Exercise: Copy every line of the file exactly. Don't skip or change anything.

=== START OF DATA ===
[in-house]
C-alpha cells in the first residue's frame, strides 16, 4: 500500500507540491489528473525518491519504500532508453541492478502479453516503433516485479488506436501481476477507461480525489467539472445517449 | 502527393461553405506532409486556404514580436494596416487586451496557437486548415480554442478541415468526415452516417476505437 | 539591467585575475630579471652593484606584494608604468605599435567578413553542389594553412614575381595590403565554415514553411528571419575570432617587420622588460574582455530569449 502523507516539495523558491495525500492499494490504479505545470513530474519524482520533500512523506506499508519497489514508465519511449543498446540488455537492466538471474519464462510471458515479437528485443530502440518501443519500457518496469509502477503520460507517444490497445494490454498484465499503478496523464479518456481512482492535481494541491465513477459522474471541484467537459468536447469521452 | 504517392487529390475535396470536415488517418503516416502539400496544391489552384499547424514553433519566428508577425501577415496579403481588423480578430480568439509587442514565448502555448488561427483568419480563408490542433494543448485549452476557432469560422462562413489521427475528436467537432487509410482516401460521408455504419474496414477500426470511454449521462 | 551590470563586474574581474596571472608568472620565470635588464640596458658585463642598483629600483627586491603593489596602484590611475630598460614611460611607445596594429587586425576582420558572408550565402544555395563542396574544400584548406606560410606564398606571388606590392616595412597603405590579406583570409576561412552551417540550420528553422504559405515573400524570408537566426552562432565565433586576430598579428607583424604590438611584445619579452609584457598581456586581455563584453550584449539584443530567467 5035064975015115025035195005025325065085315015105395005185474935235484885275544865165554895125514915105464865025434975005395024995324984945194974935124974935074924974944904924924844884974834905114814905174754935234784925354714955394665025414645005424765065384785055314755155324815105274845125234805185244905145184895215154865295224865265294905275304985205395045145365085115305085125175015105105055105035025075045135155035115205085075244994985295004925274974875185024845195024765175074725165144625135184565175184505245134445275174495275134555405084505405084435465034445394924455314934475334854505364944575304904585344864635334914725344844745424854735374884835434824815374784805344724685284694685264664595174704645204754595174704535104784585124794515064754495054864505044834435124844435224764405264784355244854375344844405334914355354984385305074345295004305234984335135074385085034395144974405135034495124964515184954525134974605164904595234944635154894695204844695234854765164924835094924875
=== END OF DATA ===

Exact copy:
[in-house]
C-alpha cells in the first residue's frame, strides 16, 4: 500500500507540491489528473525518491519504500532508453541492478502479453516503433516485479488506436501481476477507461480525489467539472445517449 | 502527393461553405506532409486556404514580436494596416487586451496557437486548415480554442478541415468526415452516417476505437 | 539591467585575475630579471652593484606584494608604468605599435567578413553542389594553412614575381595590403565554415514553411528571419575570432617587420622588460574582455530569449 502523507516539495523558491495525500492499494490504479505545470513530474519524482520533500512523506506499508519497489514508465519511449543498446540488455537492466538471474519464462510471458515479437528485443530502440518501443519500457518496469509502477503520460507517444490497445494490454498484465499503478496523464479518456481512482492535481494541491465513477459522474471541484467537459468536447469521452 | 504517392487529390475535396470536415488517418503516416502539400496544391489552384499547424514553433519566428508577425501577415496579403481588423480578430480568439509587442514565448502555448488561427483568419480563408490542433494543448485549452476557432469560422462562413489521427475528436467537432487509410482516401460521408455504419474496414477500426470511454449521462 | 551590470563586474574581474596571472608568472620565470635588464640596458658585463642598483629600483627586491603593489596602484590611475630598460614611460611607445596594429587586425576582420558572408550565402544555395563542396574544400584548406606560410606564398606571388606590392616595412597603405590579406583570409576561412552551417540550420528553422504559405515573400524570408537566426552562432565565433586576430598579428607583424604590438611584445619579452609584457598581456586581455563584453550584449539584443530567467 5035064975015115025035195005025325065085315015105395005185474935235484885275544865165554895125514915105464865025434975005395024995324984945194974935124974935074924974944904924924844884974834905114814905174754935234784925354714955394665025414645005424765065384785055314755155324815105274845125234805185244905145184895215154865295224865265294905275304985205395045145365085115305085125175015105105055105035025075045135155035115205085075244994985295004925274974875185024845195024765175074725165144625135184565175184505245134445275174495275134555405084505405084435465034445394924455314934475334854505364944575304904585344864635334914725344844745424854735374884835434824815374784805344724685284694685264664595174704645204754595174704535104784585124794515064754495054864505044834435124844435224764405264784355244854375344844405334914355354984385305074345295004305234984335135074385085034395144974405135034495124964515184954525134974605164904595234944635154894695204844695234854765164924835094924875